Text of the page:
not considered when the trial court makes its initial property
division at the time of the divorce. Rather, the court reserves
jurisdiction and if the pension vests, the non-employee spouse
may seek an order dividing the pension, which will be done in the
same manner as it would have been if the pension was vested at
the time of the divorce.2 Id. at 658. However, our discussion
in Laing does not discuss the procedure to follow when it is
apparent at the time of trial that a non-vested pension will not
vest. In some such cases, although the pension benefits are
forfeited, the employee's contributions are returned. Where the
employee's contributions to the plan are refunded, the plan has
essentially functioned as a savings account; contributions made
during the course of the marriage would logically be marital
property. If it is apparent at the time of trial that vesting is
extremely unlikely then it would be inappropriate for the trial
court to needlessly delay the final resolution of a divorcing
couple's financial affairs. See Laing, 741 P.2d at 657.
The trial court's valuation implies that it found,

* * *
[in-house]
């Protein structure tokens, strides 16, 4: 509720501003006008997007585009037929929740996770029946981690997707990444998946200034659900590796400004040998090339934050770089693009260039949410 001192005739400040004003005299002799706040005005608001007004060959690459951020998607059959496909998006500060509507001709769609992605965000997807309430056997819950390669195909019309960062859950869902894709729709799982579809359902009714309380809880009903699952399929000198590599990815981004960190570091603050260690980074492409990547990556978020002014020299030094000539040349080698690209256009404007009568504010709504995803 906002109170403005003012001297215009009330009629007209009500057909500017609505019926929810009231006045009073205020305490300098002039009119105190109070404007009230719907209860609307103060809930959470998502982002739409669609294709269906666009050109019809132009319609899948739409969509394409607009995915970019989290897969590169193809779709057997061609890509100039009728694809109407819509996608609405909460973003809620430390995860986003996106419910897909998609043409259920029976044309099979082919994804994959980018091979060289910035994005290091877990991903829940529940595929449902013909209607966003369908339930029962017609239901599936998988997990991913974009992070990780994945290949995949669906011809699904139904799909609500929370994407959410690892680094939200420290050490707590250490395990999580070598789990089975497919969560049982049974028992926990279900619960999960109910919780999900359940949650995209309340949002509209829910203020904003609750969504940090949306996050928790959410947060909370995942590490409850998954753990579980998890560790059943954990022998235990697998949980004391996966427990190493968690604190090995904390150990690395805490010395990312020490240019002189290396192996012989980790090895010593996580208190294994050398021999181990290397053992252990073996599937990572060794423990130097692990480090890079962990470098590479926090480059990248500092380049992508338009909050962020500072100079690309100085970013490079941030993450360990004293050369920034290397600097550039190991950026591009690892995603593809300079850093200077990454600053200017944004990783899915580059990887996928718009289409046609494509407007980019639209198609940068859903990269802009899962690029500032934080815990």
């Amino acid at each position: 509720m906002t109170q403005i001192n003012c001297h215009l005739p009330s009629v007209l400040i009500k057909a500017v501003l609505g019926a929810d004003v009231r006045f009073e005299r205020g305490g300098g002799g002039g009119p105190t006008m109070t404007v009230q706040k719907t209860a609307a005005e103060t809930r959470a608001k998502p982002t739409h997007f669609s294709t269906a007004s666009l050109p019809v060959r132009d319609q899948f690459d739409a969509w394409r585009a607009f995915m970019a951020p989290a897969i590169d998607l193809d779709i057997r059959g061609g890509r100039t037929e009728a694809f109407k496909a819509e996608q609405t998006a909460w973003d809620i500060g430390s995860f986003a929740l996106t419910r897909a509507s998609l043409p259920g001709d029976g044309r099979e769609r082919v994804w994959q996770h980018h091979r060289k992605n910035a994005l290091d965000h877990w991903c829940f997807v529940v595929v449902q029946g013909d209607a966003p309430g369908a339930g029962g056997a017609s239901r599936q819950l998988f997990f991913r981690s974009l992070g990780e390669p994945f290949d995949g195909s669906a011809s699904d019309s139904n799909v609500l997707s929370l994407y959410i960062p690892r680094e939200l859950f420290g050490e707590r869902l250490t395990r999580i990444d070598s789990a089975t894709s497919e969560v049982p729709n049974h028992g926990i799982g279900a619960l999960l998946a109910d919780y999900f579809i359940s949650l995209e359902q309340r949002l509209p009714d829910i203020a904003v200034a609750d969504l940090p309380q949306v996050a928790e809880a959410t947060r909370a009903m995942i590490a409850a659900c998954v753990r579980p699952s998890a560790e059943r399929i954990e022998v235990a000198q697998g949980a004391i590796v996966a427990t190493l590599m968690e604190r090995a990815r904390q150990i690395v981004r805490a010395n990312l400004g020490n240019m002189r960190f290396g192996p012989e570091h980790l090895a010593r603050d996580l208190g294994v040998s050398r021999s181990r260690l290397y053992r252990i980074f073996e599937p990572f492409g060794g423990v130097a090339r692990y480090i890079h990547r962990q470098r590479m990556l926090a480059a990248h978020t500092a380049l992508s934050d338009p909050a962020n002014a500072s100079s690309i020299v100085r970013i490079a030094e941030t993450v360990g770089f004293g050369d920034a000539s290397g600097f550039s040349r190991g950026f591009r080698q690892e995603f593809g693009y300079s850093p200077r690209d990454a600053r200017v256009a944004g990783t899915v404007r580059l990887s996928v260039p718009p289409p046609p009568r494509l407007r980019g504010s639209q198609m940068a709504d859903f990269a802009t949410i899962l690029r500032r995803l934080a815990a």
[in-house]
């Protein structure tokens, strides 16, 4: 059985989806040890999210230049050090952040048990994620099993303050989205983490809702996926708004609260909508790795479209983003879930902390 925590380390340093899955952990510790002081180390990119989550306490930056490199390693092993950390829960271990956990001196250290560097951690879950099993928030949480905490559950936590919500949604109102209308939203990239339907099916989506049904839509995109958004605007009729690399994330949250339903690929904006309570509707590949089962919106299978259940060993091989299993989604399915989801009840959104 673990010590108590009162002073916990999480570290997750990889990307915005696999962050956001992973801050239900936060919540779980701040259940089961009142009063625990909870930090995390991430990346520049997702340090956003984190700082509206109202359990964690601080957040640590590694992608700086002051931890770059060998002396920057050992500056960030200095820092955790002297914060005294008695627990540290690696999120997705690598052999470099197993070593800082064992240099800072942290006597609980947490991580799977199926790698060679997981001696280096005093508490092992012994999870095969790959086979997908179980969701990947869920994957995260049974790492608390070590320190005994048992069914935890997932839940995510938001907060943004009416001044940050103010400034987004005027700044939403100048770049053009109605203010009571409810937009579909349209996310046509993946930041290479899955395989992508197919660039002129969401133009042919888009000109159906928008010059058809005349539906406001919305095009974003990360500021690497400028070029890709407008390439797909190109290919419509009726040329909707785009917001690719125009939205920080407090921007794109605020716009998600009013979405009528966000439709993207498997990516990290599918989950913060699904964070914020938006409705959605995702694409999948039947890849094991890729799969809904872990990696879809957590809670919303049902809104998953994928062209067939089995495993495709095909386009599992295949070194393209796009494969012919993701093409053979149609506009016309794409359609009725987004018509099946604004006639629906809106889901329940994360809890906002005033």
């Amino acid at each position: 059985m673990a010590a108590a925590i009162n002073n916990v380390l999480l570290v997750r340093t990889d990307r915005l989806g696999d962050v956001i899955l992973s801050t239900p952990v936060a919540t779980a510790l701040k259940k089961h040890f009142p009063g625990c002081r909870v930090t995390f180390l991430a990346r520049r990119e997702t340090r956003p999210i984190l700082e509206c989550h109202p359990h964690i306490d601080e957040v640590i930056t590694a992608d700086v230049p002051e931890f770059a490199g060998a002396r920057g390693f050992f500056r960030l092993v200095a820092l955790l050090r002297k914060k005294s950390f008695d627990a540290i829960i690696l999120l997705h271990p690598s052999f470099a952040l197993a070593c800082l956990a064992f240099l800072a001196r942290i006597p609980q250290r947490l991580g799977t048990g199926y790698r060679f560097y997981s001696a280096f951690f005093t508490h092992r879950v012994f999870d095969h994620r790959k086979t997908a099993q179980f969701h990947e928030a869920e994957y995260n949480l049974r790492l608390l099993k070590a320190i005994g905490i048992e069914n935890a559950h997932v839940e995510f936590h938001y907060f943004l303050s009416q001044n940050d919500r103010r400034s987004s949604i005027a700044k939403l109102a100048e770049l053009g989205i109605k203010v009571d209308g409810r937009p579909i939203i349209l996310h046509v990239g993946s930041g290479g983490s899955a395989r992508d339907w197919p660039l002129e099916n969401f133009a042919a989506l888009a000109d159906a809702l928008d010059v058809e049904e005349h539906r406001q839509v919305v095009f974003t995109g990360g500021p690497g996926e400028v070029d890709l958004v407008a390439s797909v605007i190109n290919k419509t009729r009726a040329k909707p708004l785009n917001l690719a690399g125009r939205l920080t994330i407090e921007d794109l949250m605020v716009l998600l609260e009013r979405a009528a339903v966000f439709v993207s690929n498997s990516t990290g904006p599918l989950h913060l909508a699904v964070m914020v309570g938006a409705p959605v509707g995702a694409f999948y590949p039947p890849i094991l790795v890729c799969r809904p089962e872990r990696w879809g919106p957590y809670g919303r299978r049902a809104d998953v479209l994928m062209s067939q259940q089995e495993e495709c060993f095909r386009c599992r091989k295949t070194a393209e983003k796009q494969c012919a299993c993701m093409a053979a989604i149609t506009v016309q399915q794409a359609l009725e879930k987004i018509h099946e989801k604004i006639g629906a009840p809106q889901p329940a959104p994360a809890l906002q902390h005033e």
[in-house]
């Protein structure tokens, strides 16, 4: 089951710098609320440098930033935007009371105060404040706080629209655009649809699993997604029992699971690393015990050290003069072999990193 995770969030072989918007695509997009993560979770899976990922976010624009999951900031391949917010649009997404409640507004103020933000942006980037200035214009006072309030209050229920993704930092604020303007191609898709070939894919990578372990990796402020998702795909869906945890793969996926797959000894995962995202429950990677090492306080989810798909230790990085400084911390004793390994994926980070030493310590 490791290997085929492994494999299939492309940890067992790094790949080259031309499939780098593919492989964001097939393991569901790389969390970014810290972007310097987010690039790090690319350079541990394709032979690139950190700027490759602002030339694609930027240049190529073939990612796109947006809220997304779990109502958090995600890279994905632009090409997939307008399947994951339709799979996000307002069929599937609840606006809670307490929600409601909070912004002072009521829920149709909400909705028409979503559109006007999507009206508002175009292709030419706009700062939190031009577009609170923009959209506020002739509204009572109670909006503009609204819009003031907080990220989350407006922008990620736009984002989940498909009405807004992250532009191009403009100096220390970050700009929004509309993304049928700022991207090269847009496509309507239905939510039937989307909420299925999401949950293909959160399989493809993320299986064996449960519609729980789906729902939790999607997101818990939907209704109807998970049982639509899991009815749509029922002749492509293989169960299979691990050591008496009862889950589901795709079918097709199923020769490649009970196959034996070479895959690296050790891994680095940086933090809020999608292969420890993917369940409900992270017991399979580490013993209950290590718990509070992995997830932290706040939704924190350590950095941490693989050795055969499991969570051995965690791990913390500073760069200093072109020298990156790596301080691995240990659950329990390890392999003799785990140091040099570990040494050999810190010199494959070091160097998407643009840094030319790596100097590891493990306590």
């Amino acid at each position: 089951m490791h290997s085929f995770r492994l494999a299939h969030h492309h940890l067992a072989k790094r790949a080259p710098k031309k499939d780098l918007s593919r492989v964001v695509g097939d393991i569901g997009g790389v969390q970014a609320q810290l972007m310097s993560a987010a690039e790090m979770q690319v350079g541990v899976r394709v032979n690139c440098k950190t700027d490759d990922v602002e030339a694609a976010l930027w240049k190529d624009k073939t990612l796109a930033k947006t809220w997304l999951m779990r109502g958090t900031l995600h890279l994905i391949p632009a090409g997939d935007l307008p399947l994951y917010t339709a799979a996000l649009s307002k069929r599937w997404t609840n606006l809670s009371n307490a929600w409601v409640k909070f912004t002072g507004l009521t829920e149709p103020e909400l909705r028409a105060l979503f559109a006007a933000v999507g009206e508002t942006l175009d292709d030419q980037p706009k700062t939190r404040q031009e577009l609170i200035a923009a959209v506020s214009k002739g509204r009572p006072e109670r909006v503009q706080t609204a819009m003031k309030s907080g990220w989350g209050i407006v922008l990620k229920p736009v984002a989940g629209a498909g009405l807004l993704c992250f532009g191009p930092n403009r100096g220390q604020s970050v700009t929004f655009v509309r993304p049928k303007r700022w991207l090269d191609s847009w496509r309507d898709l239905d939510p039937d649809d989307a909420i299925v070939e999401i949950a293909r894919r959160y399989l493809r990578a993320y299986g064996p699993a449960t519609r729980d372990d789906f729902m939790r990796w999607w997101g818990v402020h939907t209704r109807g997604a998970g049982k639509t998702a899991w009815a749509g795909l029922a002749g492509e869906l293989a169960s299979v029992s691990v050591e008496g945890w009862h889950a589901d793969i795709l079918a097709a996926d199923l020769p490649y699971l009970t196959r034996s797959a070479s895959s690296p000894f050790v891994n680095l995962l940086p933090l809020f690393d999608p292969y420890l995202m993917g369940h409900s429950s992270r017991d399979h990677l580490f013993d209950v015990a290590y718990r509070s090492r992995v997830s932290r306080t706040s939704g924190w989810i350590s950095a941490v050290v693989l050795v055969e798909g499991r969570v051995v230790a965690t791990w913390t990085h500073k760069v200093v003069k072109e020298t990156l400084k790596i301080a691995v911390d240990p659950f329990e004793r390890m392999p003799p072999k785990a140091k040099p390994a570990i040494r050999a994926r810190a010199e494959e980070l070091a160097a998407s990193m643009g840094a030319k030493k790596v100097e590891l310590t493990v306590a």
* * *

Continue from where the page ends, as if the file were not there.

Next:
based on Cynthia's testimony that she cannot find employment in
her field, that Cynthia's pension will not vest and that it
assumed her contributions will be refunded at some point.
However, the trial court's findings of fact and conclusions of
law do not state any finding that the pension will not vest. Nor
is there any basis in the record upon which to determine whether
Cynthia's contributions will be refunded to her. Unless it is a
finding of the court that the pension will not vest, the court's
failure to follow Laing was clearly erroneous. In addition, even
if the court did find that Cynthia's pension will not vest, in
the absence of an evidentiary basis in the record to show that
her contributions will be refunded, it was clearly erroneous to
include the value of Cynthia's contributions in her portion of
the property distribution.
Therefore, we reverse the court's valuation of
Cynthia's pension and remand to the trial court to clarify its
previous findings or to make new findings of fact for the
following proceedings. If the court finds that the pension may
vest in the future, it is directed to retain jurisdiction and
follow the valuation procedure set forth in Laing. However, if